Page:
Check it out here if you like, the general gist was that while exercise has many benefits, it’s not fun and should not be peddled as such. Later saying the article was “tongue in cheek” on twitter, it didn’t come off so well in the BODY issue. http://www.smh.com.au/lifestyle/michelle-bridges-20130806-2rd7s.html
The BODY issue itself was inconsistent, on one page publishing curvy bloggers, and a dancer who overcame body issues and on others actively promoting the Dukan diet. Really? This diet has been proven to be dangerous and nutritionally deficient. Statistically this woman will regain her weight and more. Are we still going to be fed this fat shaming/ pro-diet by the media? Understandably there is a backlash. Read here for a wonderful open letter to the magazine, which echoed many of my own thoughts. http://recoveryispossible.com.au/2013/08/dear-sunday-life-magazine/
I expected more from a magazine with a tagline – Body. Mind. Inspiration. – I have secretly harboured a hope that one day my own “Mind” writings might find a home on their pages. I was disappointed and found the article on Dukan and Michelle Bridges’ column on exercise a bit irresponsible, and not inspiring at all.
Surely with the current research on self-compassion and the many proven negative effects of fat-shaming, inspiring people to get outside and do some form of activity that they can enjoy would be more inspiring.
What is not taken into account in this article is that not everyone wants to be lean and ripped. Not everyone needs to be smashed till they vomit like they do on Biggest Loser. Yes HIIT (High Intensity Interval Training) is a great way to burn fat and skyrocket fitness, but it’s not the only way to exercise. Surely it is more important to get the majority of people out doing any type of exercise or activity, and one that they intrinsically enjoy will be a much more lasting motivation than something they hate, or only do for extrinsic reasons, like to get skinny, or because their trainer told them to.
Another key point not considered is that fun is different for different people: maybe “hanging out on the deck of a luxurious yacht on Sydney Harbour, being waited on by svelte Latino boys wearing nought but a pair of boardies and a sailor’s hat” is fun for Michelle, (even tongue in cheek fun) but it’s not really my cup of tea, I’d rather go for a bike-ride through the park with my husband and daughter.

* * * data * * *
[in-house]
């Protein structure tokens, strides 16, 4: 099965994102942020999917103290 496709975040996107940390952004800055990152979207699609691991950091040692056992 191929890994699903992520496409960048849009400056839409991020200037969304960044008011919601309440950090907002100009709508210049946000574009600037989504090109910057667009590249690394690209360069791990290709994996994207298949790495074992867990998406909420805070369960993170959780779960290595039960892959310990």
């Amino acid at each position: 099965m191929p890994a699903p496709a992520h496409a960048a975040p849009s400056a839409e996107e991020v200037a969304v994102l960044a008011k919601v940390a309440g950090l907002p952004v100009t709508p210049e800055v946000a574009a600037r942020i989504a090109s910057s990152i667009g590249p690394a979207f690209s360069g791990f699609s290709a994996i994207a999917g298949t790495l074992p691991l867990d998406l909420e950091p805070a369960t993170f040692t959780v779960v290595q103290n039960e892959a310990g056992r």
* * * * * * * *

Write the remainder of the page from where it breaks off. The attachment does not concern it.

It’s funny too, I actually was thinking “Gee this is fun”, as I was jogging up Heartbreak Hill last weekend. I was listening to Tony Robbins interview Deepak Chopra (I know I’m a total geek) and thinking about how wonderful it was to be in a sea of so many inspired human beings, of all shapes and sizes, getting out and challenging themselves in the name of fitness, fun and fundraising. I genuinely thought that as I was coming up the hill from Double Bay. It was fun for me because of my mindset about it. The fact that the run was getting challenging didn’t really enter my mind.
Human beings have the ability to make anything fun or torture, based on their perceptions. Even a massively challenging workout that makes you “suck in the big ones” can be fun, if you think of it in terms of challenging yourself and seeing what you are capable of.
Michelle makes an excellent point at the end, “Focus on the outcome of your workouts. That way, being uncomfortable while you’re exercising doesn’t take the front seat.” Which would have been better being the key to her article. If she had elaborated more on what you focus on “front seat” and what you defocus or ignore, she could have come up with an inspiring article about being able to make any workout fun, and to focus on the fun things in any workout and afterwards.
There’s an unspoken paradigm from the perspective of counting and discounting in here that unsettles me. The paradigm is that only really intense workouts count, and that’s simply not true. For many people the exercise that counts most is the daily walk or weekend soccer match that is enjoyable, and because of that, is done consistently each week.
Instead of inspiring more people to get out and do something that they enjoy, and give themselves permission to have a great time exercising, it’s probable this article disheartened many of Australia’s overweight or obese from even getting started, thinking that they need to torture themselves in order for their exercise to count.
Remember that you have the ability to make anything fun, through your perception and framing of it. Fun exercise counts. Light exercise, and really challenging exercise can be fun in the moment and also reap lasting benefits afterwards.
Notice your self talk around how you exercise and what you do? Are you buying into the “I must smash myself in every workout” paradigm? Or the “exercise is not fun” paradigm? Don’t buy it! You’re in charge of your mind and your thoughts. If you focus on the joy of being able to move and challenge yourself and you can find the fun in any workout.
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